Unless you’ve had the good fortune to completely ignore the news this weekend then you’ve surely seen the furore that has greeted Donald Trump’s decision to block visitors from seven Middle Eastern countries from going to the United States. The move has provoked global admonishment and more than 1,200,000 Brits have signed a petition against the president’s planned state visit to the UK – even if our prime minister hasn’t had much to say about it.
The so-called Muslim ban has also attracted much criticism from some of America’s business elite. Google co-founder Sergey Brin (himself a refugee) was spotted protesting at San Franciso airport. Mark Zuckerberg penned a Facebook post saying the US should be ‘proud’ to be a nation of immigrants. Apple, whose late founder Steve Jobs was himself the son of a Syrian migrant, said it didn't support the policy.
After Uber was accused of breaking up a taxi drivers’ strike against the ban in New York, its rival Lyft smelled blood, came out strongly against Trump and pledged to donate $1,000,000 to the American Civil Liberties Union campaign group. Meanwhile Airbnb offered free accommodation to those affected by the ban.
Such behaviour is unfamiliar to observers of Britain’s top businesses, which are generally unwilling to stick their heads above the parapet unless absolutely necessary. Speaking out about such a controversial subject is undeniably risky – especially when the target of your criticisms has a short temper and is the most powerful man in the world. Trump commanded the support of millions in the election (even if he didn’t get the most votes...) and no business leader wants to piss off so many potential customers. There’s a danger that some companies come to be seen, like so many Hollywood actors, as out of touch west coast elites.
But it’s easy to see why the Silicon Valley big dogs have decided to speak up. Their customers are disproportionately young and urban, and therefore much more likely to oppose Trump’s values.
The same is true of their workers. Almost two thirds of all the skilled temporary workers admitted to the US via its H-1B visa scheme work in tech roles. And many of those who end up working for the likes of Google and Facebook do so at least partly because they believe all the corporate mantras (some might call it guff) about breaking down barriers and making the world a better place. To remain quiet at a time like this would have been to expose the worthlessness of those mantras.
Many of the tech giants’ criticisms of the policy were rather mealy-mouthed and, wisely, none took aim at Trump directly. But they stand in stark contrast to the rest of the business community in the US, which has for the most part remained as tight-lipped as those on this side of the Atlantic tend to be. Goldman Sachs boss Lloyd Blankfein criticised the ban in an internal message to employees but the ‘vampire squid’ hasn’t spoken out in public.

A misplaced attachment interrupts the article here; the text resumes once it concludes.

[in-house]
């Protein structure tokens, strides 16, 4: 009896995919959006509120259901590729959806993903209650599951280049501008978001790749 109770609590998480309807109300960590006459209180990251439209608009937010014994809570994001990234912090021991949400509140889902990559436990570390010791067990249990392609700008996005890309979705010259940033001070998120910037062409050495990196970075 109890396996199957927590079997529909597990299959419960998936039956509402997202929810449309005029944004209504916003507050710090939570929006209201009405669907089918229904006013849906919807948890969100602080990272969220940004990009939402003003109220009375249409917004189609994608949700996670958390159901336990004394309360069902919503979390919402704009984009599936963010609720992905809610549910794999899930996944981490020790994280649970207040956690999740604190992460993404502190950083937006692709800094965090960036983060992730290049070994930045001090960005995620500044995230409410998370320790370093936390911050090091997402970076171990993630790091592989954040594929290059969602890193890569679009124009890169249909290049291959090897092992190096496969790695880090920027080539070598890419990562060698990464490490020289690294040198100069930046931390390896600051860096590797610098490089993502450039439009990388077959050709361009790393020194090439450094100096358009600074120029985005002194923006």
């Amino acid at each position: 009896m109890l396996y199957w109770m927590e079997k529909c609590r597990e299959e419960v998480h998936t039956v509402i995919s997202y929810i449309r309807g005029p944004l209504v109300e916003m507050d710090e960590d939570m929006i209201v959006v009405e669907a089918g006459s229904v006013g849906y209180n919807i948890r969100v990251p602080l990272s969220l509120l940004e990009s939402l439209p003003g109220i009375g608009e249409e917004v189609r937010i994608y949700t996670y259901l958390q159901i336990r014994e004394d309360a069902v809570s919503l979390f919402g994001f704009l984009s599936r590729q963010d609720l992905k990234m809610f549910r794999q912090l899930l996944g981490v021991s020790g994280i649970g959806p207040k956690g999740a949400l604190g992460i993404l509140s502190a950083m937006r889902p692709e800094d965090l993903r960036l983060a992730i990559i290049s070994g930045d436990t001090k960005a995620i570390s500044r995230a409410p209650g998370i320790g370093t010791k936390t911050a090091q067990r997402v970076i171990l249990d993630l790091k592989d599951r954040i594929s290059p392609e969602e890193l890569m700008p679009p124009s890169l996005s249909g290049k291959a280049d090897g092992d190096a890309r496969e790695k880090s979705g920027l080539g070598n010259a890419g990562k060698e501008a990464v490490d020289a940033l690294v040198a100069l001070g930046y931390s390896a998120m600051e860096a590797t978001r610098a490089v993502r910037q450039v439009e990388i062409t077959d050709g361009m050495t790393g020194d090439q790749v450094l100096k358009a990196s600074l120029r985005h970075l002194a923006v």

A notable exception outside tech was Starbucks. Its CEO and founder Howard Schultz didn’t mince his words, warning that ‘the civility and human rights we have all taken for granted for so long are under attack,’ and pledging to hire 10,000 refugees globally over the next five years. It’s a very bold move by Starbucks, which unlike Facebook and co. could probably have got away with keeping its head down.
Few corporate leaders over here would dare follow in Schultz’s footsteps should a similarly divisive policy ever (God forbid) be introduced over here. Last year the government revealed plans to ‘name and shame’ companies that employed a high proportion of migrant workers. Many leaders opposed the measure. But barring a few entrepreneurs and the business lobby groups, none felt the need to speak out.
Why are Brit bosses so reticent? Part of the issue is that unlike Starbucks and most of the American tech giants, few of our largest companies are still run by their founders. It’s telling that WPP’s Martin Sorrell and fellow entrepreneur Tim Martin of JD Wetherspoon were two of the more vocal business people on opposite sides of the Brexit debate. Those who create a business obviously feel more comfortable speaking on its behalf than those appointed to run one on behalf of shareholders.
But more of Britain’s big cheeses should consider nailing their colours to the mast, for the sake of their workforces if not the sake of society. The telcos, retailers, banks and energy firms that make up the FTSE 100 might see Silicon Valley’s activism as a risk they can’t afford to take. But the flipside is that they’re always the ones whining that they can’t get the best talent because everyone wants to work for Google, Facebook and Amazon.
Few would deny that the ethical evangelism of Unilever boss Paul Polman has made his company a more attractive employer for today’s young workers, who as we’re always told are keen to find a job with ‘meaning’. If the next few years are as politically volatile as could be expected then those who stand idly by could find their brightest workers drawn away by those who aren’t afraid to speak up.
Image source: Gage Skidmore